Q: What is Cos 15?

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Like normal expansion of brackets, along with: cos(A + B) = cos A cos B - sin A sin B sin(A + B) = sin A cos B + cos A sin B 5(cos 20 + i sin 20) × 8(cos 15 + i sin 15) = 5×8 × (cos 20 + i sin 20)(cos 15 + i sin 15) = 40(cos 20 cos 15 + i sin 15 cos 20 + i cos 15 sin 20 + i² sin 20 sin 15) = 40(cos 20 cos 15 - sin 20 cos 15 + i(sin 15 cos 20 + cos 15 sin 20)) = 40(cos(20 +15) + i sin(15 + 20)) = 40(cos 35 + i sin 35)

Sin 15 + cos 105 = -1.9045

cos(15 deg) = 0.9659, approx.

The rate at which the lit portion of the moon moves per hour changes with latitude. The formula for finding the average rate of rotation per hour is: 15°cos(latitude). At the equator the equation would be 15°cos(0°)= 15° per hour.

Using the identity, sin(X)+sin(Y) = 2*sin[(x+y)/2]*cos[(x-y)/2] the expression becomes {2*sin[(23A-7A)/2]*cos[(23A+7A)/2]}/{2*sin[(2A+14A)/2]*cos[(2A-14A)/2]} = {2*sin(8A)*cos(15A)}/{2*sin(8A)*cos(-6A)} = cos(15A)/cos(-6A)} = cos(15A)/cos(6A)} since cos(-x) = cos(x) When A = pi/21, 15A = 15*pi/21 and 6A = 6*pi/21 = pi - 15pi/21 Therefore, cos(6A) = - cos(15A) and hence the expression = -1.

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Like normal expansion of brackets, along with: cos(A + B) = cos A cos B - sin A sin B sin(A + B) = sin A cos B + cos A sin B 5(cos 20 + i sin 20) × 8(cos 15 + i sin 15) = 5×8 × (cos 20 + i sin 20)(cos 15 + i sin 15) = 40(cos 20 cos 15 + i sin 15 cos 20 + i cos 15 sin 20 + i² sin 20 sin 15) = 40(cos 20 cos 15 - sin 20 cos 15 + i(sin 15 cos 20 + cos 15 sin 20)) = 40(cos(20 +15) + i sin(15 + 20)) = 40(cos 35 + i sin 35)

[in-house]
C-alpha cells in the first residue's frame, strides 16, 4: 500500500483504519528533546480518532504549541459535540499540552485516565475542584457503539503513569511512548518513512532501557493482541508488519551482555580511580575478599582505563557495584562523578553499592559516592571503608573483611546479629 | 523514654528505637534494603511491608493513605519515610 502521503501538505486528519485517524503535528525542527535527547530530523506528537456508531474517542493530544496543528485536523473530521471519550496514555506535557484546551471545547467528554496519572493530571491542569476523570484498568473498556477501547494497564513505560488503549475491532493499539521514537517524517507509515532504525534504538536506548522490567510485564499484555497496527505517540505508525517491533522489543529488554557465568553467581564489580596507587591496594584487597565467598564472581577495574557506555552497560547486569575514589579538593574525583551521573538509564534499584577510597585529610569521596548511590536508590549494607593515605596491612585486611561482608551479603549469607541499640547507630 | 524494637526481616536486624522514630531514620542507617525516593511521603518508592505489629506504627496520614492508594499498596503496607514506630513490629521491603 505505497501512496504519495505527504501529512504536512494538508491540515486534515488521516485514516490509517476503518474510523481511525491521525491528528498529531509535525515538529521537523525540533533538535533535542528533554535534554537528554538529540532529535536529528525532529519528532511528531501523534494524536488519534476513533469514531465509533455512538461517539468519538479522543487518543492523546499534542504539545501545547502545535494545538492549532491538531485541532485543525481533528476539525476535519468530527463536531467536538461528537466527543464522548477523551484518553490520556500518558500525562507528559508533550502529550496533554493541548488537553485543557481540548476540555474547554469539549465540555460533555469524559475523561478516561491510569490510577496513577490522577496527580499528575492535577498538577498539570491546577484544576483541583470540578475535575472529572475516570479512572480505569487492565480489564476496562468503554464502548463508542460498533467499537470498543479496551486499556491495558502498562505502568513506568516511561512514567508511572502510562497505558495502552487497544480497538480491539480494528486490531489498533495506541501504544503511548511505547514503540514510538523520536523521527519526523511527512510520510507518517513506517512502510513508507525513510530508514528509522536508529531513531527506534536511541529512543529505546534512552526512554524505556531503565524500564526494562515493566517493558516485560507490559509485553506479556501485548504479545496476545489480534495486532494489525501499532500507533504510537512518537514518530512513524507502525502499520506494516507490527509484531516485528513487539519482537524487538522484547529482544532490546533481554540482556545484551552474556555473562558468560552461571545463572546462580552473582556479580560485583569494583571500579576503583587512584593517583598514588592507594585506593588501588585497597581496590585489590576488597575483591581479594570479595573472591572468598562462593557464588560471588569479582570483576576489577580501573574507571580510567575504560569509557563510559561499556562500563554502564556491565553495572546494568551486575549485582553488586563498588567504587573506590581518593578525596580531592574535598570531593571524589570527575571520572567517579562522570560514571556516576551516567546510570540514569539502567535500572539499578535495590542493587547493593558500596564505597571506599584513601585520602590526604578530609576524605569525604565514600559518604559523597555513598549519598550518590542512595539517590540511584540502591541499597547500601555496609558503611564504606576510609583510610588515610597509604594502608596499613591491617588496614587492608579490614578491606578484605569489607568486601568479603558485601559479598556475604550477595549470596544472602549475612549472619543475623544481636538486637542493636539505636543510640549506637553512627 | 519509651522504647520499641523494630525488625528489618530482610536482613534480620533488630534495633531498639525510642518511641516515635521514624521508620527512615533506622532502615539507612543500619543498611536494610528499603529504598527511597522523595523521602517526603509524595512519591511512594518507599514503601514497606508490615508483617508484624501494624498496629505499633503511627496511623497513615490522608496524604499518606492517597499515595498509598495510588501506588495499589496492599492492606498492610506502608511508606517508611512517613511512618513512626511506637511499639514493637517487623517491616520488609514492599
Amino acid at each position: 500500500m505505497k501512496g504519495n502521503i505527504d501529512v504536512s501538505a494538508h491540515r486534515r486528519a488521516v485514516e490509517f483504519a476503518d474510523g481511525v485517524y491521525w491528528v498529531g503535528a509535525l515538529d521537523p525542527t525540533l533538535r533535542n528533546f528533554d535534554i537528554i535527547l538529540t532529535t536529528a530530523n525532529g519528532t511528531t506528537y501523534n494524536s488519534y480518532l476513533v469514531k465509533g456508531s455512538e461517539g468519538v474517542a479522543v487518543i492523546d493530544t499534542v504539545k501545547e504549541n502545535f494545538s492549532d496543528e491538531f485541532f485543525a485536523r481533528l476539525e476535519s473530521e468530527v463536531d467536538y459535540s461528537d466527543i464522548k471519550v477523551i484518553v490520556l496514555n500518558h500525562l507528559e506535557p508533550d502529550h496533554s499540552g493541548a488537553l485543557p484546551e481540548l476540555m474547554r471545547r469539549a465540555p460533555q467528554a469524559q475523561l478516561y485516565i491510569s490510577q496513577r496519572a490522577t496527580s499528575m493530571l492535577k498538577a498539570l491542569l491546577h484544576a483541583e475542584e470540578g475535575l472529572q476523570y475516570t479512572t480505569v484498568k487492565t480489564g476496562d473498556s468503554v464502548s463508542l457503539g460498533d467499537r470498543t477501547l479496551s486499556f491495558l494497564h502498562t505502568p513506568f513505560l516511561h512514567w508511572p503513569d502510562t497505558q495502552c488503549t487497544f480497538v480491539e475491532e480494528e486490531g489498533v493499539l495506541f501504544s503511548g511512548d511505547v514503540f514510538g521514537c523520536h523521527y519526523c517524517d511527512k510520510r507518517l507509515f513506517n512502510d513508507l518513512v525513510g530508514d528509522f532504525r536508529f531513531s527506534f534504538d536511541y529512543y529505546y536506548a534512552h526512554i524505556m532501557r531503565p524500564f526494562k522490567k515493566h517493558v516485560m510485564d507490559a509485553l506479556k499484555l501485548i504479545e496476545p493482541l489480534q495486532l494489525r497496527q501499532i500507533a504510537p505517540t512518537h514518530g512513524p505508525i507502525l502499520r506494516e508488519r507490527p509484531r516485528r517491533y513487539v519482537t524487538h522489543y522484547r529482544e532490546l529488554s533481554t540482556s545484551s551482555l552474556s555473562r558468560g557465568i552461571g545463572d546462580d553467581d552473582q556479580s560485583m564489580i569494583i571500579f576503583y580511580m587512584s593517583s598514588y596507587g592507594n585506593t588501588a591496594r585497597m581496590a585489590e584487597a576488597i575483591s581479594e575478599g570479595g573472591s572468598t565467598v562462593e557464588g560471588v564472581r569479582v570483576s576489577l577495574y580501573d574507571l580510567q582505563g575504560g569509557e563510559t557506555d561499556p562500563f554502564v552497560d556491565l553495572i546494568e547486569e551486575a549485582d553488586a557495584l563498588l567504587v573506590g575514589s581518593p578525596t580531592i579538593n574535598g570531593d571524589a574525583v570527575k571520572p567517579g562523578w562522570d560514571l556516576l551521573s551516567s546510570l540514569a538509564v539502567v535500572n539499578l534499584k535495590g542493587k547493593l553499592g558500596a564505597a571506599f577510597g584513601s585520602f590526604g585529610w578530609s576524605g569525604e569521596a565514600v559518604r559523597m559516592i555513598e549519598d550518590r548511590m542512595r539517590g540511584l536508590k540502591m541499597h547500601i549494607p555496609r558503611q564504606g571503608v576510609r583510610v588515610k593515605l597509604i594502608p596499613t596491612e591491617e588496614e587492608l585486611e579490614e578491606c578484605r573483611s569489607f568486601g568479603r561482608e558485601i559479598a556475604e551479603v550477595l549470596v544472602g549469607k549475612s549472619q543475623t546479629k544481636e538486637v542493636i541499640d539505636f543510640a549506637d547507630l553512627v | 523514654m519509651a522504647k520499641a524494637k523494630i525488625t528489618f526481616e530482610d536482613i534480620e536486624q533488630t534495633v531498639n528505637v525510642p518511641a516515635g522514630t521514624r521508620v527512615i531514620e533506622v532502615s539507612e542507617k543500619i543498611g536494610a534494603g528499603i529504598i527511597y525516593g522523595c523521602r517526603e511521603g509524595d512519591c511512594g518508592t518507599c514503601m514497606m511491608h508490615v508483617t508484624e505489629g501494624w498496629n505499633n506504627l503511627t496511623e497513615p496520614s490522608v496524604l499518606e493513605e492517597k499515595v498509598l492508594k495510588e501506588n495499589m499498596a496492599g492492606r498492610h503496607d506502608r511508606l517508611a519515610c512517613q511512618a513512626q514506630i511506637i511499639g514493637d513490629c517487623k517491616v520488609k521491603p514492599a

cos(195) = cos(180 + 15) = cos(180)*cos(15) - sin(180)*sin(15) = -1*cos(15) - 0*sim(15) = -cos(15) = -cos(60 - 45) = -[cos(60)*cos(45) + sin(60)*sin(45)] = -(1/2)*sqrt(2)/2 - sqrt(3)/2*sqrt(2)/2 = - 1/4*sqrt(2)*(1 + sqrt3) or -1/4*[sqrt(2) + sqrt(6)]

Sin 15 + cos 105 = -1.9045

It is: cos(15) = (sq rt of 6+sq rt of 2)/4

cos(15 deg) = 0.9659, approx.

There is some kind of formula here, half angle, or some such that I forget, but I do remember the algorithm. So...,int[cos(10X)cos(15X)] dxsince this is multiplicative, switch it aroundint[cos(15X)cos(10X)] dxint[cos(15X - 10X)/2(15 -10) + cos(15X + 10X)/2(15 + 10)] dxint[cos(5X)/10 + cos(25X)/50] dx= 1/10sin(5X) + 1/50sin(25X) + C=========================

csc θ = 1/sin θ → sin θ = -1/4 cos² θ + sin² θ = 1 → cos θ = ± √(1 - sin² θ) = ± √(1 - ¼²) = ± √(1- 1/16) = ± √(15/16) = ± (√15)/4 In Quadrant III both cos and sin are negative → cos θ= -(√15)/4

The rate at which the lit portion of the moon moves per hour changes with latitude. The formula for finding the average rate of rotation per hour is: 15°cos(latitude). At the equator the equation would be 15°cos(0°)= 15° per hour.

4, 6 and 15 or 46 and 15 cos 4,6 and 15 LCM is 360 (4 x 6 x 15)

look at each other and have a friendly chat about the weather

Using the identity, sin(X)+sin(Y) = 2*sin[(x+y)/2]*cos[(x-y)/2] the expression becomes {2*sin[(23A-7A)/2]*cos[(23A+7A)/2]}/{2*sin[(2A+14A)/2]*cos[(2A-14A)/2]} = {2*sin(8A)*cos(15A)}/{2*sin(8A)*cos(-6A)} = cos(15A)/cos(-6A)} = cos(15A)/cos(6A)} since cos(-x) = cos(x) When A = pi/21, 15A = 15*pi/21 and 6A = 6*pi/21 = pi - 15pi/21 Therefore, cos(6A) = - cos(15A) and hence the expression = -1.

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